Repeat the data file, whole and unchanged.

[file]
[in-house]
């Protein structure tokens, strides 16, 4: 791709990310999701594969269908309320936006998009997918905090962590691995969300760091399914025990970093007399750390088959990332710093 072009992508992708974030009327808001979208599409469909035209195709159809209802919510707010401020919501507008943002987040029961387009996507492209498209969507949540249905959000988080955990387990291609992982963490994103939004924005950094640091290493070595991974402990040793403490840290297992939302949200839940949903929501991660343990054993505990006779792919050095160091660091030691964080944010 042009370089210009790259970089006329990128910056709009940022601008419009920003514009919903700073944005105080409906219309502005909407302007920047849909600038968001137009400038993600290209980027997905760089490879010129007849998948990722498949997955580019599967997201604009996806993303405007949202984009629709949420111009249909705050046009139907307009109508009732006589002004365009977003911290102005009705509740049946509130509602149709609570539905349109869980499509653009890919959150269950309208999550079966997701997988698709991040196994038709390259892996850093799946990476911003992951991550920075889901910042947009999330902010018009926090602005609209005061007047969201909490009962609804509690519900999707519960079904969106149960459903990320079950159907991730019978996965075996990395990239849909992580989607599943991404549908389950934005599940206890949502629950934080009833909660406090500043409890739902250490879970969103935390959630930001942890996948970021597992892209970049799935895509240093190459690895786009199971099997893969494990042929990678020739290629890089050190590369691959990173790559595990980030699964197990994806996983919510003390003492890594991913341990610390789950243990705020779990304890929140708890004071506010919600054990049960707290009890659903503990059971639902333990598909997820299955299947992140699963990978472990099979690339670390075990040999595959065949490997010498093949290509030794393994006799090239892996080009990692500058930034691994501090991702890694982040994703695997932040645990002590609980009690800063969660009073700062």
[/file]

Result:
[in-house]
């Protein structure tokens, strides 16, 4: 791709990310999701594969269908309320936006998009997918905090962590691995969300760091399914025990970093007399750390088959990332710093 072009992508992708974030009327808001979208599409469909035209195709159809209802919510707010401020919501507008943002987040029961387009996507492209498209969507949540249905959000988080955990387990291609992982963490994103939004924005950094640091290493070595991974402990040793403490840290297992939302949200839940949903929501991660343990054993505990006779792919050095160091660091030691964080944010 042009370089210009790259970089006329990128910056709009940022601008419009920003514009919903700073944005105080409906219309502005909407302007920047849909600038968001137009400038993600290209980027997905760089490879010129007849998948990722498949997955580019599967997201604009996806993303405007949202984009629709949420111009249909705050046009139907307009109508009732006589002004365009977003911290102005009705509740049946509130509602149709609570539905349109869980499509653009890919959150269950309208999550079966997701997988698709991040196994038709390259892996850093799946990476911003992951991550920075889901910042947009999330902010018009926090602005609209005061007047969201909490009962609804509690519900999707519960079904969106149960459903990320079950159907991730019978996965075996990395990239849909992580989607599943991404549908389950934005599940206890949502629950934080009833909660406090500043409890739902250490879970969103935390959630930001942890996948970021597992892209970049799935895509240093190459690895786009199971099997893969494990042929990678020739290629890089050190590369691959990173790559595990980030699964197990994806996983919510003390003492890594991913341990610390789950243990705020779990304890929140708890004071506010919600054990049960707290009890659903503990059971639902333990598909997820299955299947992140699963990978472990099979690339670390075990040999595959065949490997010498093949290509030794393994006799090239892996080009990692500058930034691994501090991702890694982040994703695997932040645990002590609980009690800063969660009073700062």